It's dry. There is no rain. The ground is dry, and harsh, and the water from the hose just pools on top of dust. It's sere, dry, the grass is turning yellow and I have hopeless, endless dreams of refugee camps and starving, lonely children.
My mother is in the hospital. I took her there today. We're (huh. And by we, I mean me, and my brothers, and possibly some amorphous kind of nice doctor bot who hasn't yet materialized) hoping that some time in the hospital before her operation will get her healthy enough to withstand surgery. And/or, if what's going wrong inside her has suddenly gone much wronger, which we all suspect, but do not say, then the hospital will deal with it.
She lost two pounds yesterday, in blood, and sorrow.
Today I had to fight, her, and the surgeon, and the surgeon's unbearably perky peach topped assistant, to explain exactly what was going on, to override her stoic midwestern self and her Victorian decorum and to say, bluntly and out loud, for which she may never forgive me, that she's shitting huge gouts of blood and jesus, sweet christ, this isn't okay. And so they listened to me, and noted the fact that she can hardly stand up, and to the hospital we went. With a stop at her house to gather robes with Neiman Marcus labels and that godawful dog, stashed temporarily at my mom's friend the groomer.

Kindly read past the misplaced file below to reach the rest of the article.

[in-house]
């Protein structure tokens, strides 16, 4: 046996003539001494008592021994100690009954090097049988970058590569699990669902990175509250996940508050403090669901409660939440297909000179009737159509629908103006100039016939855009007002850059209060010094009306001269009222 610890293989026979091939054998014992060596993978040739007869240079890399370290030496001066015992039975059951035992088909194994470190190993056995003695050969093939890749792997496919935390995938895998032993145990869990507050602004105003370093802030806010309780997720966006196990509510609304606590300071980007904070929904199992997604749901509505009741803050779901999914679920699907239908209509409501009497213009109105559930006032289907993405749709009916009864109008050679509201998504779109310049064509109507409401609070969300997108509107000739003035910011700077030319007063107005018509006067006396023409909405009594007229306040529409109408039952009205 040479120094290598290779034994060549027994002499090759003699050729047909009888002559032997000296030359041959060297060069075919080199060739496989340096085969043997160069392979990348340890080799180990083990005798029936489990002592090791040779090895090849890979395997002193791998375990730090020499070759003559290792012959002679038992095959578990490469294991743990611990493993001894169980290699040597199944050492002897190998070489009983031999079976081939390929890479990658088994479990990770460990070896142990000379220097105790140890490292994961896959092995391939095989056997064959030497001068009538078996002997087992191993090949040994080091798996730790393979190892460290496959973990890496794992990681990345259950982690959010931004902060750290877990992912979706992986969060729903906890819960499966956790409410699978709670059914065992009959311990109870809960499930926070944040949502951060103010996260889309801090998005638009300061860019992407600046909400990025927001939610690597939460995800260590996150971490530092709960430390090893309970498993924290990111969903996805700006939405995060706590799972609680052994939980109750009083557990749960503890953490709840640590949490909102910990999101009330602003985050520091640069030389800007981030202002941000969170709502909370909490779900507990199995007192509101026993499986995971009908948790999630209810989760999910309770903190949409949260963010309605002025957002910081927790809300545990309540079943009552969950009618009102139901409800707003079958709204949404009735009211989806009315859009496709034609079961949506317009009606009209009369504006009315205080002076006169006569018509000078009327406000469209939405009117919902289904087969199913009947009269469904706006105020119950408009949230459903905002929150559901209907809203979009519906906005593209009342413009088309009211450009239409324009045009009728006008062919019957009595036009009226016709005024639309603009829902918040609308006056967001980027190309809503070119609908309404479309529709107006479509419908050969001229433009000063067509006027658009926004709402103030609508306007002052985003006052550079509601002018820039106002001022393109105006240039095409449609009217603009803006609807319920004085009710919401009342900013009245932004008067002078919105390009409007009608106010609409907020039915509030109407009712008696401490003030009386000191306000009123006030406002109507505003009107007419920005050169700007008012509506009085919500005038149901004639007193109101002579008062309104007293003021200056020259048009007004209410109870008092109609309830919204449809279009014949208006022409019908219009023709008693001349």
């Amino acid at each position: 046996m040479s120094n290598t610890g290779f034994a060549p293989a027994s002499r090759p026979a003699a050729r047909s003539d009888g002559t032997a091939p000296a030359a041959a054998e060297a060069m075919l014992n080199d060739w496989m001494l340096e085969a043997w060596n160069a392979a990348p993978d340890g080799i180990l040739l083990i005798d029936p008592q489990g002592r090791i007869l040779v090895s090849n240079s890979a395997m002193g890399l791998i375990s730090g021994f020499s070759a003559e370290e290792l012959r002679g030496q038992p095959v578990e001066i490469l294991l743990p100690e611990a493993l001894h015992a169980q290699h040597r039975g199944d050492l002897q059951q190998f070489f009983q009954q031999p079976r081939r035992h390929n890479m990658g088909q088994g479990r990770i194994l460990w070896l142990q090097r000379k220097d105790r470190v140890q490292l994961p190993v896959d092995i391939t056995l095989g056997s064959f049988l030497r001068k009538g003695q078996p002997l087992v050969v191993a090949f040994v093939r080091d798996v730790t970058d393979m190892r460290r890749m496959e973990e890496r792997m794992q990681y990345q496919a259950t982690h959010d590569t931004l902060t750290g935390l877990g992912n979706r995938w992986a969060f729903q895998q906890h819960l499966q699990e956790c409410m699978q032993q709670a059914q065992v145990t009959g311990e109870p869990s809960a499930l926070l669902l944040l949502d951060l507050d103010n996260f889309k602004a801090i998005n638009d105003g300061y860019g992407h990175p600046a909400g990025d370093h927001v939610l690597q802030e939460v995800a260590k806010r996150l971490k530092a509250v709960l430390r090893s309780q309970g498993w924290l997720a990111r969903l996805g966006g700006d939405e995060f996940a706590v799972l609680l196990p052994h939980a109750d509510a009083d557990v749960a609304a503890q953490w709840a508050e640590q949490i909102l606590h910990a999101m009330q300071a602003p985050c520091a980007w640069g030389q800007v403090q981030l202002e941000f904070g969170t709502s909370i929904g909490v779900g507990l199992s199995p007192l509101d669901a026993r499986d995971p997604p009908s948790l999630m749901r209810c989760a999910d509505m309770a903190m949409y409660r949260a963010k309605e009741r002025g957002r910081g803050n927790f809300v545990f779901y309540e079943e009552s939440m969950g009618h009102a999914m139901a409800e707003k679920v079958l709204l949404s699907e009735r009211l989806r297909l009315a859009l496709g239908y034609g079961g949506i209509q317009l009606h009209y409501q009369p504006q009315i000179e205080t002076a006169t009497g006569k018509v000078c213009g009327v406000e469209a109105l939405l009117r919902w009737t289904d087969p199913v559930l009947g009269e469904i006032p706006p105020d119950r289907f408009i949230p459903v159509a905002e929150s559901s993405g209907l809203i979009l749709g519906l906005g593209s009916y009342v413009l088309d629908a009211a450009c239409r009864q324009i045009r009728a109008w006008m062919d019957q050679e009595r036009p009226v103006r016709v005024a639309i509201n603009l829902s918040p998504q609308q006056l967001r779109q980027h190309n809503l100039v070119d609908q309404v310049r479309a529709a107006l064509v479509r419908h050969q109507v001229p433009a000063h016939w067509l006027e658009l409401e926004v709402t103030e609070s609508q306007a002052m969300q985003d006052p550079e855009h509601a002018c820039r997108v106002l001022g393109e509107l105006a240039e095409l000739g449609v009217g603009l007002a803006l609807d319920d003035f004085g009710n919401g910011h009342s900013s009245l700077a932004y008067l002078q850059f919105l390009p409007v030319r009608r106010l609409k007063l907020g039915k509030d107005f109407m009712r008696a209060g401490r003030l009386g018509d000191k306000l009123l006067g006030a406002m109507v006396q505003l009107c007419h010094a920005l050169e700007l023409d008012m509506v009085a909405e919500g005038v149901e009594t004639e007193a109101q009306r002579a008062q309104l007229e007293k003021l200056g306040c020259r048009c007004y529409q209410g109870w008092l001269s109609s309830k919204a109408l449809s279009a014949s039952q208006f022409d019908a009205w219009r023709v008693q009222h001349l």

Finally, finally, when her objections had been worn down, and they weren't as loud as they should have been, which scared me, she turned to me and became 7 years old and said, "I am sickie. I am a sickie girl." and I said, "Yes sweetheart, you are." and my heart stopped and the world whirled on by in shades of dust and heat and dryness and weird numerolgoy, because in 9 days it will be the anniversary of my father's death, and in 15 days it will be her 79th birthday, and anyway, I took hold of her elbow and walked her gently to the hot and steaming car and said, yes, darling, sit back, it's all gonna be okay.
Then we went to the hospital, and sat in the emergency room with a couple of wiggers and their attendant police officers. I was worried, because modern social phenomena and the ever increasing spectrum of the American poor are some of the things I do my damndest to shield my mother from, but she didn't notice. She isn't noticing, much.
Finally they came and took her upstairs, and then I went to the gift shop, for in all our packing we hadn't thought to get her a book. The gift shop had hardly any books, which I think is criminal, although it did have a rack of used books, mostly kids' generic mysteries (six 11 year olds meet a pharaoh in the Mystery of the Pyramids!) and, god help us and I kid you not, two volumes of Principles of Accounting and one of Basic Fortran. I got her the latest Ann Tyler and then they took her off for more X rays and CAT scans and I spent some quality time with the nurse detailing her medical history and reiterating her Do Not Resuscitate order and her Living Will and her No Heroic Measures (I kind of love that. Heroic Measures? Does that mean I have a choice of Agamemnon slaying for me? Leonidas on a hill at Thermopylae? On came the 500? I mean, what the fuck heroic measures?) paperwork, and then, you know, I left.
And met my friend and then my brother at the Westville and talked to my other brother and to my daughter and dear god, she had better get better soon, because otherwise I'll be sitting right there next to her with cirrhosis and lung cancer.
Jesus. Or, as I said, praying today, "Hello, God? I don't really believe in you, but, um, if you're there. . . Blessed Virgin Mary? Holy Mother? St. Isidore? Uh, indifferent Shinto Nature Spirits? I need some help, okay? I need a little help, here."